Article · Jul 2013
  • [Show abstract] [Hide abstract] ABSTRACT: The aim of this study was to investigate the difference in clinical and radiographic outcomes between conventional open lateral soft tissue release (OLSTR) and transarticular lateral soft tissue release (TLSTR) in patients undergoing distal chevron metatarsal osteotomy (DCMO) for hallux valgus (HV) correction. This study included weight-bearing anteroposterior radiographs of 138 patients (185 feet) with HV that underwent DCMO and Akin phalangeal osteotomy at a mean age of 51.7 years (21-74) with a mean 26 months of follow-up between June 2004 and June 2010. Patients were classified into two groups: OLSTR as group 1 (84 feet) and TLSTR as group 2 (101 feet). We evaluated clinical and radiographic outcomes between the two groups using the American Orthopaedic Foot and Ankle Society hallux score, visual analogue scale pain score, hallux valgus angle, intermetatarsal angle and complications, pre- and post-operatively. There were no significant differences between the two groups except for post-operative complications such as first metatarsophalangeal joint (MTPJ) stiffness (group 1) and post-operative hallux varus (group 2). Clinical and radiographic outcomes between OLSTR and TLSTR in HV correction using DCMO were not significantly different except for post-operative limitation of motion of the first MTPJ and hallux varus tendency. Different precautions should be taken into account when choosing the type of lateral soft tissue release due to possible complications associated with each technique.
    Article · Aug 2013
  • [Show abstract] [Hide abstract] ABSTRACT: To evaluate the correlation between the length of first metatarsal, hallux valgus angle (HVA), intermetatarsal 1-2 angle (IMA1-2), plantar appearance, sesamoid position and postoperative 2-5 transfer metatarsalgia. Retrospective analysis was performed for the clinical data of 375 cases (626 feet) undergoing osteotomy of first metatarsal with mini-incision. All cases were examined radiographically via weight-bearing and lateral views. HVA, IMA1-2 and the length of first metatarsal were measured preoperatively and postoperatively. Forefoot plantar pressure was measured during walking by Footscan system preoperatively and postoperatively. After a mean follow-up period of 12-30 (18.5 ± 6.8) months, all patients had satisfactory bone healing without late healing or disunion. There were superficial wound infection (n = 1, 1 foot) and suture reaction (n = 1, 1 foot). HVA was 7.18° ± 4.55° postoperatively and corrected by 30.54°; IMA1-2 5.07° ± 1.70° and corrected by 12.33°. The number of shorting of first metatarsal during 0-2 mm was 424 feet, there was 1 case of transfer metatarsalgia at rays 4; the number during 2-4 mm was 186 feet, there were 5 cases of transfer metatarsalgia at rays 2. The center of pressure shifted laterally; the number during 2-4 mm was 16 feet, there were 4 cases of transfer metatarsalgia at rays 2 and 3. The center of pressure shifted evidently medially; the shorting of first metatarsal was 4.8 ± 0.46 mm. A negative correlation was found between length of metatarsal and transfer metatarsalgia at rays 2 and 3. No correlation existed between transfer metatarsalgia at rays 2 and 5, HVA and IMA1-2. A positive correlation existed between HVA decrease and patient satisfaction with their postoperative foot alignment. There was no correlation between lengthening of metatarsal and IMA1-2 decrease. Length preservation of first metatarsal seems to prevent the postoperative transfer metatarsalgia on second and third rays. The shorting of first metatarsal should be no more than 2 mm.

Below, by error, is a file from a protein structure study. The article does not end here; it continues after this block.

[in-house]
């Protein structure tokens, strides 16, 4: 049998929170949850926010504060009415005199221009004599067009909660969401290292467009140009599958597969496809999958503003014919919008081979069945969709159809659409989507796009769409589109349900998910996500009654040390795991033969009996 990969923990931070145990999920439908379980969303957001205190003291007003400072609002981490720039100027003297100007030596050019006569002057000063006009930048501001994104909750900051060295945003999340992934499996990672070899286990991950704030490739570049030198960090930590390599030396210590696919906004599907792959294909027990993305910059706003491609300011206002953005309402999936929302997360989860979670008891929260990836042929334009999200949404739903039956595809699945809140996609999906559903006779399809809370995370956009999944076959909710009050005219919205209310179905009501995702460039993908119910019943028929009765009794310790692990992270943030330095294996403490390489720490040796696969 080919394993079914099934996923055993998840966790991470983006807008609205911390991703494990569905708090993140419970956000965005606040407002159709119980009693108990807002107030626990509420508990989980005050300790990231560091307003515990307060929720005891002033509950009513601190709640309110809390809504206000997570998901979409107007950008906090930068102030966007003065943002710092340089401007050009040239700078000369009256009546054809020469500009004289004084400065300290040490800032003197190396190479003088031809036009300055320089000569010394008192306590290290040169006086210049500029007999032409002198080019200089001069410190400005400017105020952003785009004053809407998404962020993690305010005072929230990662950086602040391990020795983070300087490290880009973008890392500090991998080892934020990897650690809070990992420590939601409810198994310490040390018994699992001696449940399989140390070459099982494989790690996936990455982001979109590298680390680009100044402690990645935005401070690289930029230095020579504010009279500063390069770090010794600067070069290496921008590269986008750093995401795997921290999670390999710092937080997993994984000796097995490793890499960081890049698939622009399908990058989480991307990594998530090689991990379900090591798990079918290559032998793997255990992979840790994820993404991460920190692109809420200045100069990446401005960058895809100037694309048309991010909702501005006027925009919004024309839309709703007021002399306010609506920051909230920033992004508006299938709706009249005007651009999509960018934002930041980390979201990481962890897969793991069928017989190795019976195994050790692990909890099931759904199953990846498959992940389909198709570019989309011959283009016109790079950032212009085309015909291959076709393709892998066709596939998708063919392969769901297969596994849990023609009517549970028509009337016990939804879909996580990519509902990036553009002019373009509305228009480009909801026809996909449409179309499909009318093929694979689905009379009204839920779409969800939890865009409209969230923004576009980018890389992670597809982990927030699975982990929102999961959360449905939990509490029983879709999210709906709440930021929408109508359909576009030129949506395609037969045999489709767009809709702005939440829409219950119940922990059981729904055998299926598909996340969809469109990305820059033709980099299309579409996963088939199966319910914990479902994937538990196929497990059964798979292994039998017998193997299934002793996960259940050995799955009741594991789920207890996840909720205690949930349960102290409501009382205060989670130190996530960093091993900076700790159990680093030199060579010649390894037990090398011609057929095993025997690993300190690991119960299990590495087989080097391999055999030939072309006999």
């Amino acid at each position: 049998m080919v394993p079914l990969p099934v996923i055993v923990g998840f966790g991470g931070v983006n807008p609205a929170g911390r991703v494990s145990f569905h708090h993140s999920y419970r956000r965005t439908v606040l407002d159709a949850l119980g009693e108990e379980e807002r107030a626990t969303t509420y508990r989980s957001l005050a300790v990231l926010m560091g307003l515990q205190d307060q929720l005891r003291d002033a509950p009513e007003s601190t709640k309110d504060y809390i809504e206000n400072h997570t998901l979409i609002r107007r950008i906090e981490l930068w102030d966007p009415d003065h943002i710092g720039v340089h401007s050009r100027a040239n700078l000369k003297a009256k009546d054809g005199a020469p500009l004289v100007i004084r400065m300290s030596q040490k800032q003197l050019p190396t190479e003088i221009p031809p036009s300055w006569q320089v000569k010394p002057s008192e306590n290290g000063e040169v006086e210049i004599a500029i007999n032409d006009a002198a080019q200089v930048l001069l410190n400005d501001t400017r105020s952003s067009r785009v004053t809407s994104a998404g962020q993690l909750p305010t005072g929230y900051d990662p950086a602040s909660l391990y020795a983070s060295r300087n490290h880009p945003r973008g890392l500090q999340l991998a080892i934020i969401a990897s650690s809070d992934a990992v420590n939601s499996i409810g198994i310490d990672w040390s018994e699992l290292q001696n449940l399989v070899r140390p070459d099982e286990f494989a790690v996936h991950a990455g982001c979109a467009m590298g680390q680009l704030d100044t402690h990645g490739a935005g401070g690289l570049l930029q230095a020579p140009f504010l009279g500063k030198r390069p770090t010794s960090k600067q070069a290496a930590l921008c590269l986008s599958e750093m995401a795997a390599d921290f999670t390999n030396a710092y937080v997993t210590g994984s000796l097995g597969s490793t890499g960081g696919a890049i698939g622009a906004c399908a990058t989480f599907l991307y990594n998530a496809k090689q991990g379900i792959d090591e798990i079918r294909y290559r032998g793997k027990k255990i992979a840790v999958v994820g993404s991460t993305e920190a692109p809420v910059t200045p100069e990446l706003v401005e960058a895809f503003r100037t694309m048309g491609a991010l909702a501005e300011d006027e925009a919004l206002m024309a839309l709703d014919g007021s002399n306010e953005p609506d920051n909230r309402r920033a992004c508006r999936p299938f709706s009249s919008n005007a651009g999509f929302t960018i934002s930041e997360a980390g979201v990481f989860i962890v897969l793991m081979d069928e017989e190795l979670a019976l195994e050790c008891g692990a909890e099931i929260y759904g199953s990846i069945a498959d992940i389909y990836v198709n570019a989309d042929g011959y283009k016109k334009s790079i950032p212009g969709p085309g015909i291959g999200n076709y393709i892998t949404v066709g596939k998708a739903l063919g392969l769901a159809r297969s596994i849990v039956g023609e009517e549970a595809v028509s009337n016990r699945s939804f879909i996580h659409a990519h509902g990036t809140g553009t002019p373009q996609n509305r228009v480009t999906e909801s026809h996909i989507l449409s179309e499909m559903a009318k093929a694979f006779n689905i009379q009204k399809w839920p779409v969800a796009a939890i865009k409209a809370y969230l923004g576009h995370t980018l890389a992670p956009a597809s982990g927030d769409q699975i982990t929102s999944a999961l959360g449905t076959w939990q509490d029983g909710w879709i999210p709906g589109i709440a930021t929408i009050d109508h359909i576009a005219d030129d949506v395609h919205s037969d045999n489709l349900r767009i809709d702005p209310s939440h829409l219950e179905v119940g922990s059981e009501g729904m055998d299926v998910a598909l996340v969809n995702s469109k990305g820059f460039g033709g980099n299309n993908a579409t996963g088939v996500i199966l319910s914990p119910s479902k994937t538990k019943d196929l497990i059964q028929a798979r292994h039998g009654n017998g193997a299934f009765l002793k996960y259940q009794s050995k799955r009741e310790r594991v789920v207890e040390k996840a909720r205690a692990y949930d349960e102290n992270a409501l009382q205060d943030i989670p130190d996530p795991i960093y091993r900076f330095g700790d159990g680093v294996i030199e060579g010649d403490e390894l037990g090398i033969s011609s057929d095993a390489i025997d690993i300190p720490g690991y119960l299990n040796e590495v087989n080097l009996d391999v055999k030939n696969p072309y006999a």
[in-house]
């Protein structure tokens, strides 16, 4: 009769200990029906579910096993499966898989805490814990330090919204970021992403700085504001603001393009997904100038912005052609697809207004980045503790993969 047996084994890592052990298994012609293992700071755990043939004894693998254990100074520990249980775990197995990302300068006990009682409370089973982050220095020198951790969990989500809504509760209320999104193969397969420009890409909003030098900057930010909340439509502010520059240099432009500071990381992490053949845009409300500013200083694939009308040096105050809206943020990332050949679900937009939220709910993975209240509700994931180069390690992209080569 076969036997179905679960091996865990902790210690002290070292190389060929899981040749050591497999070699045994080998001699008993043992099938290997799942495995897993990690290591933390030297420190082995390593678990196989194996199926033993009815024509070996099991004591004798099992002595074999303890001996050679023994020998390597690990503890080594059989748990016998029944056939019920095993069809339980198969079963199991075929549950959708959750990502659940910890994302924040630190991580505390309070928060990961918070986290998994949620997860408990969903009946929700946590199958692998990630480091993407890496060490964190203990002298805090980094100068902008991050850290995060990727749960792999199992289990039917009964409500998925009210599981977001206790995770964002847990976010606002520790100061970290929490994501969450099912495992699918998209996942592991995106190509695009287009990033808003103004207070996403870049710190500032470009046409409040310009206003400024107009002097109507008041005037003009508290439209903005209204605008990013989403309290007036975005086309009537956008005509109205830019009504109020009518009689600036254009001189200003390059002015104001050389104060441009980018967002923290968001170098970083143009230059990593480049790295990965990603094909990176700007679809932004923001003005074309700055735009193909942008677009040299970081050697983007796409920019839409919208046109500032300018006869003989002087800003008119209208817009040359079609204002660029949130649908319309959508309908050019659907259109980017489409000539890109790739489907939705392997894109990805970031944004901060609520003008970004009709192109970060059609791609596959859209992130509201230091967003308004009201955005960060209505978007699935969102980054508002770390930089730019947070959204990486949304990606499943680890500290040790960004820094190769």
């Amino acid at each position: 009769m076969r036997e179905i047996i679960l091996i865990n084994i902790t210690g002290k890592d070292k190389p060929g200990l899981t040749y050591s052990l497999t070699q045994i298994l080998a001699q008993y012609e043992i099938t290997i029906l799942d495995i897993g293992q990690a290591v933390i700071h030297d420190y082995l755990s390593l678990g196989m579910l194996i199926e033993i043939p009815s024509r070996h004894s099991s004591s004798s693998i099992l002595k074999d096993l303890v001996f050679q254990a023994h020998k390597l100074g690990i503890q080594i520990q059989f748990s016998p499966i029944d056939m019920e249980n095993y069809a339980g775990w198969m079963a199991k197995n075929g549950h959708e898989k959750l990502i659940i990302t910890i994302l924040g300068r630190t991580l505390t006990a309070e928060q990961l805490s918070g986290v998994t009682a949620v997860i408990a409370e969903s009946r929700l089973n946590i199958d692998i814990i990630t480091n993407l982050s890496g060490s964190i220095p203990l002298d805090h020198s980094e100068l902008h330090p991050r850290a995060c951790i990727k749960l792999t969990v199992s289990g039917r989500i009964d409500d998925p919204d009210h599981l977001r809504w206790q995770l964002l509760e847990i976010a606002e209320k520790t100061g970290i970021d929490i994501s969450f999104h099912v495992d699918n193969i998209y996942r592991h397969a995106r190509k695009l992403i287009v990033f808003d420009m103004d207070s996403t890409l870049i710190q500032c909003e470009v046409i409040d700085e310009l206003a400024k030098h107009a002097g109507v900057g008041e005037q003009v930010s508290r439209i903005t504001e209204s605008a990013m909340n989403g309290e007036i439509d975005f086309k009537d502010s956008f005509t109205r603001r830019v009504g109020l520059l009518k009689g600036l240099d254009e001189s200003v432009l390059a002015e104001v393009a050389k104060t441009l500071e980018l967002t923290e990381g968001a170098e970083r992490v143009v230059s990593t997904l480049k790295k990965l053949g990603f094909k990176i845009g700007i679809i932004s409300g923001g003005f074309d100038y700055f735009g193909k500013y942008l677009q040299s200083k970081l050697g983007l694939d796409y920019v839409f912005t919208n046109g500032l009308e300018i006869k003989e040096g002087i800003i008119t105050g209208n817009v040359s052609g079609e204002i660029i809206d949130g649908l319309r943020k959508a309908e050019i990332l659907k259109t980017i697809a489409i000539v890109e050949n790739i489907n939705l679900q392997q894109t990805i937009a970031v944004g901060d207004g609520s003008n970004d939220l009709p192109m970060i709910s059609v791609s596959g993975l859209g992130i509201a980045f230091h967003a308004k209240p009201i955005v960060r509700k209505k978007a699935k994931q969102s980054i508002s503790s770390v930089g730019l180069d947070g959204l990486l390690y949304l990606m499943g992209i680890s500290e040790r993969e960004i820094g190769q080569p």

Article · Nov 2013
Show more

Recommended publications

Discover more